You can imagine what the movie poster would look like for “Cold War” if it actually was the classic 1950s movie it resembles. Picture a couple, embracing passionately against a torn map of Europe, with a tagline emblazoned above them: “The Iron Curtain kept them apart — but couldn’t extinguish their passion!”
But, in fact, Pawel Pawlikowski’s “Cold War” is a new movie that looks like it was made 60 years ago. The lustrous black-and-white cinematography and full-frame aspect ratio (like his previous film, “Ida”) makes it look like a Criterion Collection edition. And maybe someday it will be. “Cold War” is a seductive and complex romance for the ages.
The film begins in 1949 Poland, newly liberated from the Nazis. A group of musical ethnographers are traveling the countryside, recording the folk songs of rural Poles. These ancient songs likely had to be silenced during the German occupation, and from the mouths of ordinary farmers and laborers they ring with anguish and joy once again.
Collecting these songs isn’t purely academic. Communist Party officials are organizing a performance of these “people’s songs” for their own ends. They enlist one of the musical ethnographers, Wiktor (Tomasz Kot) as composer, and audition a group of fresh-faced young singers for the show. Among them is Zula (Joanna Kulig), who despite being a girl from the sticks exudes a film-star magnetism.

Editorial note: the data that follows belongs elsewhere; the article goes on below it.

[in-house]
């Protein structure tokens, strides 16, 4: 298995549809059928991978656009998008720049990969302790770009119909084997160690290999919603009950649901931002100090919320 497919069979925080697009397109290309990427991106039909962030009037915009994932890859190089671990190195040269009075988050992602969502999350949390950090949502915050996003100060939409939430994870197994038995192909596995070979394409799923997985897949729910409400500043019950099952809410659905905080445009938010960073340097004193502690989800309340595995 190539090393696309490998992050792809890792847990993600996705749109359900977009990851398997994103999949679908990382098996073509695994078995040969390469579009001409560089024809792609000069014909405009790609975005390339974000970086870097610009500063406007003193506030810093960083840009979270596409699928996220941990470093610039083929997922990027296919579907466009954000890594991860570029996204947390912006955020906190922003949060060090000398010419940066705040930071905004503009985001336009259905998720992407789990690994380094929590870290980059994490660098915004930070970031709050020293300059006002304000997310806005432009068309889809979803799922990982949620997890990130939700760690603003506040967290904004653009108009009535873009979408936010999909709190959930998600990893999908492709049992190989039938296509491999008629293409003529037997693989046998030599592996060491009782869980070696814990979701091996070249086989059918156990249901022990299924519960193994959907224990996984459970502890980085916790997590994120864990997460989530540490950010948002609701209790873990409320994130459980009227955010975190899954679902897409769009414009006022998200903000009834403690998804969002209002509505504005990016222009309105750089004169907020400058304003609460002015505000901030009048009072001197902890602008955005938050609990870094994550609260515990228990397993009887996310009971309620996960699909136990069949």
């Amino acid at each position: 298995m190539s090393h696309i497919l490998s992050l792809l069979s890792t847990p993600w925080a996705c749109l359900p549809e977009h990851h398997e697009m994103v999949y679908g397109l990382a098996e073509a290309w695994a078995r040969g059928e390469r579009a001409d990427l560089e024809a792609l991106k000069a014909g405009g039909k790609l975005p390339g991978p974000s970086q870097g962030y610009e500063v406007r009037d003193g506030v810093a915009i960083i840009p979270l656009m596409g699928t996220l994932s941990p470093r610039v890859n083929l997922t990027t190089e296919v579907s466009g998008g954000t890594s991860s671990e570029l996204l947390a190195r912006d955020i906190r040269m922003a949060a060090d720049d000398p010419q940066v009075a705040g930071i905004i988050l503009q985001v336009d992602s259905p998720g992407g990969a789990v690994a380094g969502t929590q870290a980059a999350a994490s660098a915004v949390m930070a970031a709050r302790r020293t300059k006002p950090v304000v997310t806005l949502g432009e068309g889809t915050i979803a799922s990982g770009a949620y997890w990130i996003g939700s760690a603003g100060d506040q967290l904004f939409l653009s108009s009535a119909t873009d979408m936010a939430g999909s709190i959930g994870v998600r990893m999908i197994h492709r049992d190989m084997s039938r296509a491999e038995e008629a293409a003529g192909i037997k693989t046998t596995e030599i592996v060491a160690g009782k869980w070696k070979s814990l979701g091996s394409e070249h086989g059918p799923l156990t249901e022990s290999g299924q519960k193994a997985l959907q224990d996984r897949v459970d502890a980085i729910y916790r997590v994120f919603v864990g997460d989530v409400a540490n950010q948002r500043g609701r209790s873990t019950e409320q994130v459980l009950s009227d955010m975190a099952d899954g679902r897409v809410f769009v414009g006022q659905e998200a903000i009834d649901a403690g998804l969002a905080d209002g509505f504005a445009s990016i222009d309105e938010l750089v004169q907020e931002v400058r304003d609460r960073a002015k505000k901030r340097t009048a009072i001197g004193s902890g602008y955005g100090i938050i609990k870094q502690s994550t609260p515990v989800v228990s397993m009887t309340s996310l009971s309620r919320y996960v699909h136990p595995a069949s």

The shows are a hit, and soon the group is touring Poland, then Europe. Under the watchful eye of the Communist official Kaczmarek (Borys Szyc), the songs become less about love and rural life and more about Stalin and the joys of income redistribution. Offstage, Zula and Wiktor are falling in love, and plotting to defect. But when the tour stops in Berlin, only Wiktor crosses the border. Zula stays behind.
In under 90 minutes, “Cold War” charts a full 15 years in their love affair, hopping from one European city to another as the lovers reunite and then separate, and then reunite again years later. The cinematography beautifully evokes the look and feel of bygone Europe. Pawlikowski and cinematographer Lucasz Zal are clearly students of European cinema of the time; a dance sequence in a Paris nightclub, with Wiktor and Zula drunk on wine and love, has the ragged passion of French New Wave.
There’s rarely a wasted line or shot. The Academy Award-nominated Pawlikowski (the movie also received a nod for best foreign language film) immediately gets to the emotional truth of each scene. At times it almost feels like the movie is moving too fast — we want to stay in this world as much as Wiktor and Zula want to linger together.
While the Iron Curtain divides them physically, what really keeps them apart is time. As they grow older, they never quite fit together as well as they once did. The once-dashing Wiktor becomes a haggard jazz pianist in Paris, loving the city but never quite belonging. The fresh-faced Zula becomes a smoky-eyed celebrity, then a boozy has-been. The performances by Kulig and Kot are extraordinary, suggesting their characters’ long arcs over the years with minimal exposition needed.
It seems like this love story can only end in tragedy, but which kind of tragedy is it? Will the lovers be doomed by Communism, or by themselves? Like the great old movie romances, “Cold War” packs a full range of emotions into its narrow frame.